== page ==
br In Sanguinetti et al and Barhanin et al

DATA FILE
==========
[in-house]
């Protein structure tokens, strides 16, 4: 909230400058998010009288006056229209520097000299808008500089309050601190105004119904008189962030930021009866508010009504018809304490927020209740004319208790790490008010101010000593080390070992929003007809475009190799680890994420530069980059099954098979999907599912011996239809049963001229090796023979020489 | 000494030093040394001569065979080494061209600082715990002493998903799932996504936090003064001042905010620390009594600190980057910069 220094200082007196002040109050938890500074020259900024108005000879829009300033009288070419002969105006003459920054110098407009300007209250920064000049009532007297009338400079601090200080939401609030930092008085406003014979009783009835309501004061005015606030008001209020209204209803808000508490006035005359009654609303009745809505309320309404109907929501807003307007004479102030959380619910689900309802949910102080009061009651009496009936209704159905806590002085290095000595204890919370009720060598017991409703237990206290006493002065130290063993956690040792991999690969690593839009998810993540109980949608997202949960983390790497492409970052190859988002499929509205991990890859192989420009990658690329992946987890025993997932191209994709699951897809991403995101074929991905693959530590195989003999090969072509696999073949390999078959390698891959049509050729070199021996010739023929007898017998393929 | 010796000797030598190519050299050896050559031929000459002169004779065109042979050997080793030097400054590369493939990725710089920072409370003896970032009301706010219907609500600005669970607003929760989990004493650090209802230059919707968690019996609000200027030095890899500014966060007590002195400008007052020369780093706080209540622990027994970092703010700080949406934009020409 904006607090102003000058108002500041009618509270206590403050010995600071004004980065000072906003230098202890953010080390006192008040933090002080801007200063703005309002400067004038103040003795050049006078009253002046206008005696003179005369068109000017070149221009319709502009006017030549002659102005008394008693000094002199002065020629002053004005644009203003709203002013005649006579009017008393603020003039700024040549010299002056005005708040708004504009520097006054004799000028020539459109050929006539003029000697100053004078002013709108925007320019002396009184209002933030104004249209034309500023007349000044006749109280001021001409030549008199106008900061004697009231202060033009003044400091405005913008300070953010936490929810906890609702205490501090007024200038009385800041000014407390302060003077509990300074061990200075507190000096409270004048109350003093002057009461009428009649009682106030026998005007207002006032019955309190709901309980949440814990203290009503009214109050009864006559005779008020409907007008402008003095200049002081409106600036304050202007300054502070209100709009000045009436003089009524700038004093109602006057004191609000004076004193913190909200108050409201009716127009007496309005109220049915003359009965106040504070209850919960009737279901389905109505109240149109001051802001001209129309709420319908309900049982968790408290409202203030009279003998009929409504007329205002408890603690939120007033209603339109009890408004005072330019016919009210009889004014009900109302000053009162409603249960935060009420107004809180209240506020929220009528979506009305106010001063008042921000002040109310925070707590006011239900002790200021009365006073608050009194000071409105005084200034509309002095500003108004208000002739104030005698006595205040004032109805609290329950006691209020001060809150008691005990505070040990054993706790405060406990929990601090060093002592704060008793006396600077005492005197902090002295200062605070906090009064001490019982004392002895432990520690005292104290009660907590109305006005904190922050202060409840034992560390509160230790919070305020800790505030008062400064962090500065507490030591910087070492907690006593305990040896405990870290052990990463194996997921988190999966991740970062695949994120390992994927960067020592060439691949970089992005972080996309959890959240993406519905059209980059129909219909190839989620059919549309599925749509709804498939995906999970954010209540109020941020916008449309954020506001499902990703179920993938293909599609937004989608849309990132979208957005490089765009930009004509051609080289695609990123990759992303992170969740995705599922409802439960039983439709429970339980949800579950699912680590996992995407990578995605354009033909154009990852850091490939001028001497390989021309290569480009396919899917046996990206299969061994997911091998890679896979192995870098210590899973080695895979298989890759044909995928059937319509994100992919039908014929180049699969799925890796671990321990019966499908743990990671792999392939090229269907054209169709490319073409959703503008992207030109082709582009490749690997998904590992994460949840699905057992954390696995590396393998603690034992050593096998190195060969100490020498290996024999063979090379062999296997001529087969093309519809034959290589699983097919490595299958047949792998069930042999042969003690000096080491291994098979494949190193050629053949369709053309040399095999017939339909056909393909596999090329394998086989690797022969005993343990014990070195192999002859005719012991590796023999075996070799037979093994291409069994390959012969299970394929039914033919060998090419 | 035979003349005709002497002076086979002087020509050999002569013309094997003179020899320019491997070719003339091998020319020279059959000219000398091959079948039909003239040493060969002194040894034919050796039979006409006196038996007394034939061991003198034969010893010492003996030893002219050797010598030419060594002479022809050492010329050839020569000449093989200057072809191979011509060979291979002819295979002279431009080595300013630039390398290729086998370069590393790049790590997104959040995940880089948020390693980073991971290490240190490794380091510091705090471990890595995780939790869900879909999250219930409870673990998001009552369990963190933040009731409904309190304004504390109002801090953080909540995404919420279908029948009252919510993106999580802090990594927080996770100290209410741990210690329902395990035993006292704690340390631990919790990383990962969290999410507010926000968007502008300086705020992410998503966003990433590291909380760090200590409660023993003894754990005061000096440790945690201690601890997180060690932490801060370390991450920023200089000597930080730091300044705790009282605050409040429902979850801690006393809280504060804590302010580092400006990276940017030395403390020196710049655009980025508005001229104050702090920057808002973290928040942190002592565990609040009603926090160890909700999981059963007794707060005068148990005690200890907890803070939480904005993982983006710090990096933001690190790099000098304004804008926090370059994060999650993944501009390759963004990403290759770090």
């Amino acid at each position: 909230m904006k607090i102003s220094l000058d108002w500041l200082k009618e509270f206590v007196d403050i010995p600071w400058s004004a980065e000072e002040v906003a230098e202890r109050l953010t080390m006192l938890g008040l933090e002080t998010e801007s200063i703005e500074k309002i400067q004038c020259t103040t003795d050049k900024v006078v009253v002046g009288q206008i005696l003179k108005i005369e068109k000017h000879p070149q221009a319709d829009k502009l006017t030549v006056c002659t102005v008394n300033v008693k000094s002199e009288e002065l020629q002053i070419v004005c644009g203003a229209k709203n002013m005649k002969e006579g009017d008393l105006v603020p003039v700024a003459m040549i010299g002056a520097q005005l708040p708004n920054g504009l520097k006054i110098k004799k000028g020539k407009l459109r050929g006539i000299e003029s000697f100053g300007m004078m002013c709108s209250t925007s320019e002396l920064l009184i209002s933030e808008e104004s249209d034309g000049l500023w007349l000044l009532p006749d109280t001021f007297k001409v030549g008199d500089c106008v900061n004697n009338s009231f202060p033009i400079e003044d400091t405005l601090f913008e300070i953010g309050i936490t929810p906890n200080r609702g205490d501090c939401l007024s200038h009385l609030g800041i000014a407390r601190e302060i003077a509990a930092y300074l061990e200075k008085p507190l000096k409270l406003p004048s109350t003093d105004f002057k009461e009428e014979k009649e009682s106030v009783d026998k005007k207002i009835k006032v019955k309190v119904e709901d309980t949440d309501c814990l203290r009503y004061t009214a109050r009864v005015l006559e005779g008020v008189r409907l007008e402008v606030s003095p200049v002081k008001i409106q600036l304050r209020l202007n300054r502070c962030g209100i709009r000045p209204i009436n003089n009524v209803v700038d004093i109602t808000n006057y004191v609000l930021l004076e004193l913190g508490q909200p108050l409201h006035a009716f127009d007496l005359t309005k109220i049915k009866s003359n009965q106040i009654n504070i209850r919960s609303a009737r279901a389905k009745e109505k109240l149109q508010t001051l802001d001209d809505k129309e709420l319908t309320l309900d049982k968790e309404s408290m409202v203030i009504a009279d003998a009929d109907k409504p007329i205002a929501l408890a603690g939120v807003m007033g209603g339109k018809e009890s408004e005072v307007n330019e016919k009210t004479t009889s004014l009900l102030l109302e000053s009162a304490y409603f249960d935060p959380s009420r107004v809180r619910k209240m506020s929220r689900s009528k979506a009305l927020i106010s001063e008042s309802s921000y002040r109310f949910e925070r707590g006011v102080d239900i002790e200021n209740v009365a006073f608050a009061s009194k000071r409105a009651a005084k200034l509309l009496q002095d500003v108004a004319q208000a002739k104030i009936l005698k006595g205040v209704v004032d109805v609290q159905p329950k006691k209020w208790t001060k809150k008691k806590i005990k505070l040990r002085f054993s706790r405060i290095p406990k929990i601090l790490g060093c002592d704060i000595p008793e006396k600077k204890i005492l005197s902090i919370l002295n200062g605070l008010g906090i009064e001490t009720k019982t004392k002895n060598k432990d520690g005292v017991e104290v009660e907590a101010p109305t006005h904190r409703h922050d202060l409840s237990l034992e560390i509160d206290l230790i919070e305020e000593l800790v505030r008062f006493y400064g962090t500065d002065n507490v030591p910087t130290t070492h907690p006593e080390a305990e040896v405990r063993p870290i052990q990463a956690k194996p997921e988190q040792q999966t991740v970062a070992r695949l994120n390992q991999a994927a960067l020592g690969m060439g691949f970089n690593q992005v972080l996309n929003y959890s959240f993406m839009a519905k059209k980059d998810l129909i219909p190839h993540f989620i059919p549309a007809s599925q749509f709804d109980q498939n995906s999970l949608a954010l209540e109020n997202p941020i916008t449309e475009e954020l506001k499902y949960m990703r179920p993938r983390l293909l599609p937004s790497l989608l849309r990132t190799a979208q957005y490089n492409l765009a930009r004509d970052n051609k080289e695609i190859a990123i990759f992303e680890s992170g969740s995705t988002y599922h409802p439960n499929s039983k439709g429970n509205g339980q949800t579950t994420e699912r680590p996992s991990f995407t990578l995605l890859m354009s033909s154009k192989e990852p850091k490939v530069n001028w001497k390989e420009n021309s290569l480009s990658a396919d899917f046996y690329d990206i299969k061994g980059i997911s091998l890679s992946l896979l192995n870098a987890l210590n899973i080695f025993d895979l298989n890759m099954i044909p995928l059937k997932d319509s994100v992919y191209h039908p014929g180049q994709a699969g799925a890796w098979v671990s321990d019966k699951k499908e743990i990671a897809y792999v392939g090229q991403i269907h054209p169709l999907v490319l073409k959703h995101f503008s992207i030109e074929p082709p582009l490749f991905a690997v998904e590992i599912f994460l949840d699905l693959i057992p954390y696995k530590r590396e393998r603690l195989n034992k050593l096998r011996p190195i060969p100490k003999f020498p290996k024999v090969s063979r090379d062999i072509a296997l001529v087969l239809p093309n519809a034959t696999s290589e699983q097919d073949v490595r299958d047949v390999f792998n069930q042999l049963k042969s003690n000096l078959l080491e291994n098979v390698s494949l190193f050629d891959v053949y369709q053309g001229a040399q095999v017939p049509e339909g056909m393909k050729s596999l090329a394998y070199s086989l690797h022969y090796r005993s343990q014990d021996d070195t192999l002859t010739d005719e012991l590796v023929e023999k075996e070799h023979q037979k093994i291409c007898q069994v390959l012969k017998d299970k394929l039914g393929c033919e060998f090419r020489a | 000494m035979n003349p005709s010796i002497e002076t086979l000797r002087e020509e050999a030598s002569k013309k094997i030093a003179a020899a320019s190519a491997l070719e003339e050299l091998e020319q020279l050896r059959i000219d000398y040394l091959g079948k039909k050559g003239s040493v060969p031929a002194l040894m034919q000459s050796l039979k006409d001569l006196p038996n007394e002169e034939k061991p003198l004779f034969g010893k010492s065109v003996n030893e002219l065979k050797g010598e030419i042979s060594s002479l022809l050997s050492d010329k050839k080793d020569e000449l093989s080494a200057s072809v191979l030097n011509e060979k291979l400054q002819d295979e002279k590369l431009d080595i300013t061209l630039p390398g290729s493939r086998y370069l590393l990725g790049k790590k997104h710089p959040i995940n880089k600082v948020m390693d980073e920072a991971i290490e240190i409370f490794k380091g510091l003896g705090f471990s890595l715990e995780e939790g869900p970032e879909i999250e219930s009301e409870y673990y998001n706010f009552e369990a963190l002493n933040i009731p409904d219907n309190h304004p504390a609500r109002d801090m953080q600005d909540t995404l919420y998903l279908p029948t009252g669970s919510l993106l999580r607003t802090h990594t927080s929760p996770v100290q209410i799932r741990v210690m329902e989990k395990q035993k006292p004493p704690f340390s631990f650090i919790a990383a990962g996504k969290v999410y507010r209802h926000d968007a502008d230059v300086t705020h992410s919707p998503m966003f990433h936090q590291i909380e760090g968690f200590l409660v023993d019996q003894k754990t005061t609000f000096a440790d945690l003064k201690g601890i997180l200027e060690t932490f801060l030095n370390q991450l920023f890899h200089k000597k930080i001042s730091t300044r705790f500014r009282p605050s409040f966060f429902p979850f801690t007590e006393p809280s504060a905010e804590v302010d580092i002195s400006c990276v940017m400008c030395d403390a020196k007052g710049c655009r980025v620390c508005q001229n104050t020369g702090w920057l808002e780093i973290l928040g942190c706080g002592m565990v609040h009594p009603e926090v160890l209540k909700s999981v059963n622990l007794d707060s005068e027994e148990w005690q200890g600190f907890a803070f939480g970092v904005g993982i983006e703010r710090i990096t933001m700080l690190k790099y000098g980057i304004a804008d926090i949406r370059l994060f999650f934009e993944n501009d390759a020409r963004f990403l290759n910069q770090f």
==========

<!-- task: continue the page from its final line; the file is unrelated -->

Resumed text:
In 1996, Sanguinetti et al. and Barhanin et al. independently found that, when coassembled with the accessory subunit KCNE1, the KCNQ1 and KCNE1 complex could form a channel that very closely exhibited conductive and kinetic properties similar to that of cardiac IKs[14,56]. Kass and coworkers subsequently found that the targeting protein Yotiao, as a component of the macromolecular complex, is required to reconstitute cAMP-dependent regulation of IKs and provides a mechanistic link between the sympathetic nervous system and modulation of the cardiac AMG 925 duration (APD) . The KCNQ1 and KCNE1 subunits coassemble with Yotiao adapter into the cardiac IKs, and mutation in KCNQ1, KCNE1, or AKAP9 (Yotiao) can cause functional reduction of IKs channels, leading to life-threatening cardiac arrhythmias corresponding to LQT1, LQT5, and LQT11, respectively. Previous studies indicate that two distinct biophysical mechanisms mediate the reduced I current in patients with KCNQ1 mutations: (1) coassembly or trafficking defects in which mutant subunits are not transported properly to the cell membrane and fail to incorporate into the tetrameric channel, with the net effect being a less than 50% reduction in channel function (haploinsufficiency); and (2) formation of defective channels involving mutant subunits with the altered channel protein transported to the cell membrane, resulting in a dysfunctional channel having a greater than 50% reduction in channel current (dominant-negative effect) . Recently, Mousavi et al. evaluated the functional properties of eight KCNQ1 mutations that were identified in the S4 and S4-S5 linker (D242N, R243C, L250H), pore loop (G306V, D317N), and COOH terminus (L374fs+43X, N586D, L619M), respectively . The results showed that D317N and L374fs+43X mutations exhibited a strong dominant-negative effect on KCNQ1-WT channel functions, which is consistent with previous findings for KCNQ1 mutations located in the NH2 terminus (Y111C), S2–S3 linker (R174C, A177P, Ala178fs/105, R190Q), S3-S4 (S225L), S4 domain (R243H), S5 domain (G269D, G269S, L272F), P-loop (Y281C, T311I, G314S, Y315S, Y315C, P320H, and P320A), S6 domain (ΔF339, L342F), and COOH terminus (R317N, R533W, R539W, R555H, K557E) [37,42,57–63]. The other mutations analyzed in that study were haploinsufficient for KCNQ1 channel function. Other reports have also indicated that membrane expression of the KCNQ1 channel protein can be reduced by trafficking defects in mutations located in the S2-S3 linker (A178T), S5 domain (ΔS276), pore loop (T322M), S6 domain (A336fs+16X), and COOH terminus (Y461X, R518X, A525T, Q530X, E543fs+107X, T587M, G589D, R594Q) [7,42,51,64–66]. The above data indicate that the correlation between the genotype and channel function in LQT1 is complicated and diversified. Even different mutations at the same position (e.g., KCNQ1-R243C and KCNQ1-R243H) cause different degrees of channel dysfunction. Moreover, not only do mutations with a dominant-negative effect occur in almost every location of the KCNQ1 gene, but those with a trafficking defect exist in the main domains of the gene as well. However, the number of KCNQ1 pore-loop mutations causing a dominant-negative effect is much great than the number of mutations causing haploinsufficiency, suggesting that the pore-loop mutations are more commonly associated with severe electrophysiological and clinical phenotypes. Interestingly, Aizawa et al. found that the KCNQ1 mutation Ala178fs/105 not only forms a hetero-multimer and causes a dominant-negative effect on the IKs channel, but that it also gives rise to a trafficking defect in the channel protein . It is possible that both defective channel trafficking and defective channel formation mechanisms exist for some KCNQ1 mutations simultaneously. Another correlation between genotype and channel function has been described whereby some compound KCNQ1 mutations (e.g., T391I/Q530X, A525T/R518X, and A178T/K422fs39X) severely disrupt channel trafficking .